Friday, March 23, 2007

She, who provides


Everything I thought it might be, it seemed to be. But who knows... I did not go out much.

Except that one evening, for someone told me that the city's patron goddess is Annapoorna - the grain provider. The goddess of food. And prosperity. But no prosperity or happiness is possible without food, after all.

And I was here to investigate hunger, after all. It was only fitting that I look up the goddess that fills bellies, for someone told me that nobody sleeps hungry in Benaras. Its holiness was built, he said, upon the hunger of those who flocked here, knowing that here, the virtous, the freshly-rid-of-sins were anxious to give.

I wanted to look up this mother-goddess. Perhaps, because it is so hard to understand what has gone wrong - has she stopped providing, she who provides?

I went prepared for security stress. It has been just over a year since the blast at the Sankat Mochan temple and anyway, you get frisked and your bags get searched almost everywhere you go, these days. So, I took nothing but some money and my phone. However, after a half-hour rickshaw ride, a ten rupee bribe to a cop (paid by the rickshaw-puller, without my knowing), and a fifteen minute walk down the narrow Vishwanath lane and reaching the entrance, the police said - 'Phones not allowed'.

And suddenly, the desire to see her was gone. Annapoorna, I'm sure, would understand.


mutant said...

> ... desire to see her was gone.

You have not described why you wanted to carry a phone in the first place? Is it so important to carry one while visiting Annapoorna?

I know a day-care that says at the gate: 'cell-phones not allowed beyond this point'. the message is, if you are coming to visit your kids, focus on them, not some mundane business.

While the request for parting with your phone was formulated in a rude way ("your phone is a danger to our temple, hence throw it away"), Indian temple-goers do similar things all the time, like leaving footwear outside, covering their heads sometimes, etc. I do not like them, hence my limited visits to God's house. However, if you do insist on going to a temple, I do not see how you can avoid complying with some norms.

On a related note, you might have difficulty in finding a reliable person/place to leave your cellphone outside with. That is understandable.

Anonymous said...

Alas! The great victim has once again been victimized!

annie said...

mutant: i did not particularly want to carry a phone. i just do carry a phone everywhere. so does everyone else who has a cell phone. that's the point of having one. as for norms... of course, i comply. or else, i don't go in. there is no other alternative that is worth trying, really.

anonymous: predictably anonymous, eh? have disabled anonymous comments again. wish i didn't have to, but i see no reason why i should have to deal with this sort of comment.

Jay Sun said...

I am never without my phones...both of can understand why you were carrying yours...:)

harneet said...

There are stalls outside the temples who will provide you with a 'free' locker service provided you buy the ridiculously expensive flowers and other pooja essentials off them.

Some of my B&W photographs from Banaras are up here. More, and colored too, if you have time to dig deeper into the 'Places' set.

Mutant said...

@Annie: You were going to a sacred venue and electronics technology is much too advanced today. The guards were doing their job.

Varanasi is a living synthesis of realities separated by centuries e.g., modern research at BHU (on one hand) and the famous hindustani musical events on the shore of Ganga(on the other). Considering you are a journalist, I sincerely hope this blog posting is not a summary of your experiences.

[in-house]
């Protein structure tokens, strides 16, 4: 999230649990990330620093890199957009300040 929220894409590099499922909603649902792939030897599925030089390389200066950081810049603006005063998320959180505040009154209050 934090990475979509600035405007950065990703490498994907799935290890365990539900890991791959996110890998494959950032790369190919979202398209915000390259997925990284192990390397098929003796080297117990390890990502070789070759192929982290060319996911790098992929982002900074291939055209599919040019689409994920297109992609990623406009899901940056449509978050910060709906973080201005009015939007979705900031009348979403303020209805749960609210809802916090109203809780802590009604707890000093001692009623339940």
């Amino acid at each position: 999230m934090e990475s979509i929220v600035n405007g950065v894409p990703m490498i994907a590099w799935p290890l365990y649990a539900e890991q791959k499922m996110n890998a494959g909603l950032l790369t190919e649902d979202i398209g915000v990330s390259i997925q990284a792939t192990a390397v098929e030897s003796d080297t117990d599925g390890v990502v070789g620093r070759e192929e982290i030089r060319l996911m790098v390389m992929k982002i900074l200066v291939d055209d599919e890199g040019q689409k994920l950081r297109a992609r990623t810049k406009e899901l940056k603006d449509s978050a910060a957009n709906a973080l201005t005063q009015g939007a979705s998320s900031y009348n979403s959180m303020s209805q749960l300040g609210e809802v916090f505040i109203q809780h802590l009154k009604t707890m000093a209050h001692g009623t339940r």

Best wishes.

smriti said...

the bribe would have pushed away the desire to visit Annapoorna...and a bribe that had to paid by a rickshaw-puller puller would definitely have. Do you know why he had to pay the cop? Did you have to reimburse the driver or did he have to forfeit a part of his pay?

Would mutant and annonymous argue that that too was a part of the holy norm?

Mutant said...

@smriti The circumstance of the bribe to the cop is not clear from the posting, so I would not comment on that.

But in general my earlier experiences with temples is that bribes are in fact quite common. Some times the priests force one to do certain pujas/rituals, and it is difficult to deny once you are inside. At other times, one is almost sure to buy flowers/diyas before entering the temple (what are these if not bribes). The whole idea of going to the temple is also based on a certain kind of 'psychological bribe' to a higher authority ("here I am, on each sunday, please take care of me, and I would remain a loyal worshipper").

It is obvious that the author is on an investigative mission (she is not the regular temple-goer), and I fully agree with her freedom in losing the desire to meet with Annapoorna (I have lost the desire many times myself), but I would also point out that the temple-people (whoever they might be) have a right to prevent entry of a certain electronic device inside their place of worship.

Jai_Choorakkot said...

1. agree with mutant that the cops were only doing their job, being Indian cops they have gotten used to projecting power though and do this in the rudest possible way.

Most temples have arrangements for this in a nearby pandal/prasad stall with a reasonable fee not extortionate as others seem to hint.

Regular devotees put up with this, its for their security. Investigative journalists on courtesy calls may take a different view of this.

2. why the rickshaw puller in the first place, is it a comfortable feeling being pulled along by another human being on manual power.

3. After the buildup on the hunger in the city of annapoorna, was expecting more. Hope there is a follow-up post.


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